The Intex-MCC8 Mindoro Nickel Project covered by several Mineral Processing Sharing Agreements has been postponed since 2008. The anti mining struggle of its people and support groups has reached this form when the DENR issued the Environmental Compliance Certificate (ECC) for the project despite many concerns raised.See more...
Since 1999, the people of Mindoro with the Church and other groups formed Alyansa Laban sa Mina in Mindoro to oppose mining projects and operations there. The main reason for the absence of people support for mining is the many socio-environmental impacts and issues of the project.
Mindoro Oriental and Occidental is locked together forming the Mindoro Island, the 7th biggest island in Philippines. The island’s rich watershed and arable land provides different agricultural products for the country. Meanwhile the Mindoro Strait is considered one of the most productive fishing grounds in the country.
With large-scale mining operations in the uplands, it is undeniable that there will be more negative impacts (both direct and indirect) versus the promised benefits to Mindorenos and the Philippines economy.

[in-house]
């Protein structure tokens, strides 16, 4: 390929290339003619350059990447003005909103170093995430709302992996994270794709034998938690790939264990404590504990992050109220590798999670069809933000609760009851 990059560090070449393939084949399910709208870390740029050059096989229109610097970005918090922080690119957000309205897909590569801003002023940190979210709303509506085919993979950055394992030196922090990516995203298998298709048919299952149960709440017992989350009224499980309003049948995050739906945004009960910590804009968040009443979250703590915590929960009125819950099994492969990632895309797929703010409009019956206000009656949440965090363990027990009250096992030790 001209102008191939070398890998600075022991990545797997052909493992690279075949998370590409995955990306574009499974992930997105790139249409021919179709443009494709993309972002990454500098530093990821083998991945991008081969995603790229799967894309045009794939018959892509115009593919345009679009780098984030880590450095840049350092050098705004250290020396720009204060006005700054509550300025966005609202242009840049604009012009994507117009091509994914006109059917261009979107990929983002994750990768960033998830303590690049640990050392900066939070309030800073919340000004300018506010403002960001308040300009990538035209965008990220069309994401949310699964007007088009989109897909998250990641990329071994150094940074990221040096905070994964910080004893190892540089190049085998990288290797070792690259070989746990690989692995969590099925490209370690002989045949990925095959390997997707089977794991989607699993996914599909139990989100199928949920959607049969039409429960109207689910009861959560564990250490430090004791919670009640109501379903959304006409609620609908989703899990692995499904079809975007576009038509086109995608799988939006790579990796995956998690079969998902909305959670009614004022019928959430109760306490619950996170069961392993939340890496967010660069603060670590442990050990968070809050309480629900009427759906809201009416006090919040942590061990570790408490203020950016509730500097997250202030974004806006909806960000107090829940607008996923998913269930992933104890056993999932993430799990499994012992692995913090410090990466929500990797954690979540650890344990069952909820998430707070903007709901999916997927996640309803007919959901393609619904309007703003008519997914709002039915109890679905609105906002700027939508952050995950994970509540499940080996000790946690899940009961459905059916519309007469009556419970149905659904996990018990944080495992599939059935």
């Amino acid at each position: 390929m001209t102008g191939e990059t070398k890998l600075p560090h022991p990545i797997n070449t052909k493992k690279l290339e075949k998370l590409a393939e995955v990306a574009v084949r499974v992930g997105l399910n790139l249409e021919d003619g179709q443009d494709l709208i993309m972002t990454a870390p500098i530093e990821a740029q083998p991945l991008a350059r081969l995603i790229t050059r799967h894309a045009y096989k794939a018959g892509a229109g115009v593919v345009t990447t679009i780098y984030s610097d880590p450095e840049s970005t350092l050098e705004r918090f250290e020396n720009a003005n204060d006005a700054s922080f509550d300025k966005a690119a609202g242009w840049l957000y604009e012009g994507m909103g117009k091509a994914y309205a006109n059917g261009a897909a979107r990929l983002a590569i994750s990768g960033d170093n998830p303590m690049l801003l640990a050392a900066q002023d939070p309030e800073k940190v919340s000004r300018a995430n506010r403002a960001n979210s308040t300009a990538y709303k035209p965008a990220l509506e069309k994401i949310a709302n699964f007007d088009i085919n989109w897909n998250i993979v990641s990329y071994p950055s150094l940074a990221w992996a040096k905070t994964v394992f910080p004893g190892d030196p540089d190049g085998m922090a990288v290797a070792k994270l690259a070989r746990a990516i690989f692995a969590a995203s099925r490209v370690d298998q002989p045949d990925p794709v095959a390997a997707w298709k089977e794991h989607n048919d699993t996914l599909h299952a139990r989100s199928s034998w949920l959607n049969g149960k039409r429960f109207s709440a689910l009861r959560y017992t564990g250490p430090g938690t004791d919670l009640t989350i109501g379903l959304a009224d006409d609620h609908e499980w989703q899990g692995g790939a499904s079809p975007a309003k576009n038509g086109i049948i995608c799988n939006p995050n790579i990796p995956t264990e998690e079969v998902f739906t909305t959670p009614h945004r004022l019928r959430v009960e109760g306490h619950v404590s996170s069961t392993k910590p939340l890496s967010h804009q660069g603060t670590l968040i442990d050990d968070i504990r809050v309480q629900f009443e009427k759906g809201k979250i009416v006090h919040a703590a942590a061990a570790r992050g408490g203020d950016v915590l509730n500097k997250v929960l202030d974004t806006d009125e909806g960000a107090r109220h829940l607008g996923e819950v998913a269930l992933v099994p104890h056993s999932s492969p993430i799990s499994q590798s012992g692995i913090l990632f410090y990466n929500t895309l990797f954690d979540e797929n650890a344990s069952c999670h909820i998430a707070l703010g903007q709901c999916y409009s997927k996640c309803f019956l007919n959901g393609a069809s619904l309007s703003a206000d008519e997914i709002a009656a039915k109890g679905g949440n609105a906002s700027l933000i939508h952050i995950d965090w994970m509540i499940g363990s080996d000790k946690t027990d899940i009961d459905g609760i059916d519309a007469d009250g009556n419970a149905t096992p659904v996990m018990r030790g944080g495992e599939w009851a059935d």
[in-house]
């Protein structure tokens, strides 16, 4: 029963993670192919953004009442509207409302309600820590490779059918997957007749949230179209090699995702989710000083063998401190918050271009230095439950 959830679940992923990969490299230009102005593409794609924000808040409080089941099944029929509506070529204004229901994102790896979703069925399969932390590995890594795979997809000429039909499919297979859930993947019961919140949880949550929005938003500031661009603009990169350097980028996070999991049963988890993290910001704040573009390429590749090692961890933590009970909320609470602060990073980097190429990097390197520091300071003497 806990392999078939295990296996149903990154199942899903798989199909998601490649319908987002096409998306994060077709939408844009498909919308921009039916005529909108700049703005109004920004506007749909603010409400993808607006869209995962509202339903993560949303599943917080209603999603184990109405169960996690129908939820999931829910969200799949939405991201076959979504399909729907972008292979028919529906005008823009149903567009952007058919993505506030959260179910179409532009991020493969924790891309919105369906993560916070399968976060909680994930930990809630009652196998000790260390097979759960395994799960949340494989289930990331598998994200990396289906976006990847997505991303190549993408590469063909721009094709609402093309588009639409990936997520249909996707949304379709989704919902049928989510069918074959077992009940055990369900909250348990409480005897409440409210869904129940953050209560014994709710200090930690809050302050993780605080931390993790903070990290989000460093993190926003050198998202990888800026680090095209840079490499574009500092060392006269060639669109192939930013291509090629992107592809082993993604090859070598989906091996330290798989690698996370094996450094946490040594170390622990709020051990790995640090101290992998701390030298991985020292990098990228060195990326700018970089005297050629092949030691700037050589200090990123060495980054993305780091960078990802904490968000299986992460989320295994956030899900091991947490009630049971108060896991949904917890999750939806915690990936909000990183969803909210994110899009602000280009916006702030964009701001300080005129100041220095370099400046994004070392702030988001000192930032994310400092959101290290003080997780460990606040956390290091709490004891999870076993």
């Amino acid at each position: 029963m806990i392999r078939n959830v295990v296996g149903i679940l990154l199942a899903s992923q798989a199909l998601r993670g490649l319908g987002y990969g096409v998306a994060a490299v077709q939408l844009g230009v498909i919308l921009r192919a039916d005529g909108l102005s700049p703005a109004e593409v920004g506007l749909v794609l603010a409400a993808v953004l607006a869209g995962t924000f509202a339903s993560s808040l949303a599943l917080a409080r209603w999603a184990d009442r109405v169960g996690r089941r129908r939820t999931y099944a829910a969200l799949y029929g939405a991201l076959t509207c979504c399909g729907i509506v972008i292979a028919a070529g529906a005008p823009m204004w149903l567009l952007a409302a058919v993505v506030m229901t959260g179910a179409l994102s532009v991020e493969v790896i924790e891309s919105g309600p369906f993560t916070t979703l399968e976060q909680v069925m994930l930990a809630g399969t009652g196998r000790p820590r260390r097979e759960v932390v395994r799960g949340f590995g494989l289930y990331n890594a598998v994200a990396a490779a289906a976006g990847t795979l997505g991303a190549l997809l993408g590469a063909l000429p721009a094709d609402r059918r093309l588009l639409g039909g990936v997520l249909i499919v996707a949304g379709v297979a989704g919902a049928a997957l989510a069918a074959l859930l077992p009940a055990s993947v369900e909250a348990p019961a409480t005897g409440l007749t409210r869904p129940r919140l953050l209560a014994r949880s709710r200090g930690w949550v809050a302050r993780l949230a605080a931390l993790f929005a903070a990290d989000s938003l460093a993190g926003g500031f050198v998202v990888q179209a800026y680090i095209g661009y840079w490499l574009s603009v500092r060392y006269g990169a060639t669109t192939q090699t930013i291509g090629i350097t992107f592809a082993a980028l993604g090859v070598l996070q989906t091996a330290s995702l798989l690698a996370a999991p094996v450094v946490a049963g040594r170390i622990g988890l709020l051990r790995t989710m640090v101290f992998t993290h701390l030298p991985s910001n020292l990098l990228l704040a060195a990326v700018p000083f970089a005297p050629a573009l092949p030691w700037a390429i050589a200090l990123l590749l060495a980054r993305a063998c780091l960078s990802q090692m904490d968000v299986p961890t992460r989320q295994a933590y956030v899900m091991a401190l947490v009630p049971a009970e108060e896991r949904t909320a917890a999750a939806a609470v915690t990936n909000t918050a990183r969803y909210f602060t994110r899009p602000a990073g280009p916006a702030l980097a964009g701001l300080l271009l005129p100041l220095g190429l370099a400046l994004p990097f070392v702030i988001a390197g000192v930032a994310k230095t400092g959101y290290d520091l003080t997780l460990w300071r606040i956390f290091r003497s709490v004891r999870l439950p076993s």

Some of the impacts of the development is the destruction of several watershed and key biodiversity areas. It will also cause erosion, flooding, and a long list of environmental risks. On the other end is the impact to the Mangyans whose lands will be affected—their sacred places will be affected and destroyed, their lands taken and their community misplaced. To date, the Mangyans continue on to their position to not allow this development aggression to push through.
A recent development is the reinstatement of the Mindoro Nickel Project's Environmental Compliance Certificate (ECC). This is seen as a betrayal of the rights of Mindorenos who have been clear in their opposition against the mining development. This project will impact indigenous peoples rights, and threaten food security and ecological integrity of Mindoro. It is unclear to opposing organizations why the government allowed this despite the (2011) guilty verdict of the Norwegian National Contact Point under the Organization for Economic Co-operation and Development (OECD) confirming the absence of genuine free, prior and informed consent (FPIC) of people, lack of transparency and the absence of a substantive environmental impact assessment.
*More on the OECD complaint below.